Please create an account to participate in the Slashdot moderation system


Forgot your password?
Check out the new SourceForge HTML5 internet speed test! No Flash necessary and runs on all devices. ×

Comment Glitchless streaming. (Score 3, Interesting) 139

Can you name one thing that your customers actually want that is actually being prevented by network neutrality regulations?

Glitchless streaming.

Streaming (things like audio, video, phone calls) requires relatively small and constant bandwidth (though compression adds variability) but isn't good at tolerating dropouts or variations in transit time. When it does get dropouts it's better to NOT send a retry correction (and have the retry packet risk delaying and/or forcing the drop of another packet).

TCP connections (things like big file transfers) error check and retry, fixing dropouts and errors so the data arrives intact, though with no guarantee exactly when. But they achieve high bandwidth and evenly divide the bandwidth at a bottleneck by deliberately speeding up until they super-saturate the bottleneck and force dropouts. The dropouts tell them they've hit the limit, so they slow down and track the bleeding edge.

Put them both on a link and treat the packets equally and TCP causes streaming to break up, stutter, etc. Overbuilding the net helps, but if the data to be tranferred is big enough TCP will ALWAYS saturate a link somewhere along the way.

Identify the traffic type and treat their packets differently - giving higher priority to stream packets (up to a limit, so applications can't gain by cheating, claiming to be a stream when they're not) - and then they play together just fine. Stream packets zip through, up to an allocation limit at some fraction of the available bandwidth, and TCP transfers evenly divide what's left - including the unused part of the streams' allocation.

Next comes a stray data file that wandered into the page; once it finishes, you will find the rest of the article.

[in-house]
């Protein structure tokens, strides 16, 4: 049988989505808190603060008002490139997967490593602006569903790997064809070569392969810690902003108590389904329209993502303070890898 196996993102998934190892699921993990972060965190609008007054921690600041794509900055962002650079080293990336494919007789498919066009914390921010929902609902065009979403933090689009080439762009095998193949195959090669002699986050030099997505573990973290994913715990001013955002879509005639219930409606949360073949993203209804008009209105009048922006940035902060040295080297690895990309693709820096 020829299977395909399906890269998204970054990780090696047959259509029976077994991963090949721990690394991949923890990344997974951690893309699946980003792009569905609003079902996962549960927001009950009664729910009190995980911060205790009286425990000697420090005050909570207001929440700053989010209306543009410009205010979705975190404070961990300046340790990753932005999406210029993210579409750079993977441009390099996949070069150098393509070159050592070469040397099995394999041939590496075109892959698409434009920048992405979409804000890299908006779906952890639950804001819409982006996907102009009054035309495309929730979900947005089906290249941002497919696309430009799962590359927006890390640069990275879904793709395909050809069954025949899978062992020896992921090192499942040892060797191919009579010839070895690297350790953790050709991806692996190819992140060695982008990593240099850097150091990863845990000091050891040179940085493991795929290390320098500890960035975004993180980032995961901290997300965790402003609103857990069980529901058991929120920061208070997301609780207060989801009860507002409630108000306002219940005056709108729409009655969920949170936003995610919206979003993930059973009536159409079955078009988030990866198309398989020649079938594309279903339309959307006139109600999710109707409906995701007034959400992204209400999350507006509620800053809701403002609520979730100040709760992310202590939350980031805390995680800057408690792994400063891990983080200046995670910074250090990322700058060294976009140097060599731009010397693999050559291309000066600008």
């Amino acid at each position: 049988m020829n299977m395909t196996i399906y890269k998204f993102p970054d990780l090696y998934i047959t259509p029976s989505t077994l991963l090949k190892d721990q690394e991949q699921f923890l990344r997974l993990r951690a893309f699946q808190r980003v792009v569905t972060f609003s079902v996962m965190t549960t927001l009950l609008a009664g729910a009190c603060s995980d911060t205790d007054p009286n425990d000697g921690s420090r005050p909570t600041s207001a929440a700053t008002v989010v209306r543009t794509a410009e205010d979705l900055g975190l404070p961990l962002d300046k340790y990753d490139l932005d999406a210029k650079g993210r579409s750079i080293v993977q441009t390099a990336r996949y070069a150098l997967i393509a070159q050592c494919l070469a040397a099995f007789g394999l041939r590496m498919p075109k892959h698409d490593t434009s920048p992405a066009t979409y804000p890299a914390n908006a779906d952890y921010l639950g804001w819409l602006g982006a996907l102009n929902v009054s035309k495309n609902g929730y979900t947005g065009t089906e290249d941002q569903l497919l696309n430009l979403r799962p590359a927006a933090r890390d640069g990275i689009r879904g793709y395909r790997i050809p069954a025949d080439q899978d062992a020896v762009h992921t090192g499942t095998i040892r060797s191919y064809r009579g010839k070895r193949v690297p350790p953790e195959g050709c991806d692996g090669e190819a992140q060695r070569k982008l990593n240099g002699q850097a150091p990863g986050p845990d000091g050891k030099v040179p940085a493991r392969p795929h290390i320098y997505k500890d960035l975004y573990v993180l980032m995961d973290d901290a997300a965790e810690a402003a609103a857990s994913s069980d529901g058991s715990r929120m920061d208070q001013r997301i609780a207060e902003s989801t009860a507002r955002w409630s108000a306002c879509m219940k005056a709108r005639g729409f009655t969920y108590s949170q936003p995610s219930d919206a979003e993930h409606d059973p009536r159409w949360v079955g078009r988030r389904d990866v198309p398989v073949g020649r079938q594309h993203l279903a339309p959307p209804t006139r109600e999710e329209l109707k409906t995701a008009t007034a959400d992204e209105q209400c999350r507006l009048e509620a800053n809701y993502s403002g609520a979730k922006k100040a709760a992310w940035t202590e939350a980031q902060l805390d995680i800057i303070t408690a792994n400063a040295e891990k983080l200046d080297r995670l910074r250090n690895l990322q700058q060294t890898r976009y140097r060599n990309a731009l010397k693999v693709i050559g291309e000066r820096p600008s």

But the tools for doing this also enable the ISPs to do other, not so good for customers, things. Provided they chose to do so, of course.

IMHO the bad behavior can be dealt with best, not by attempting to enforce "Network Neutrality" as a technical hack at an FCC regulation level, but as a consumer protection issue, by an agency like the FTC. Some high points:
  - Break up the vertical integration of ISPs into "content provider" conglomerates, so there's no incentive to penalize the packets of competitors to the mother-ship's services.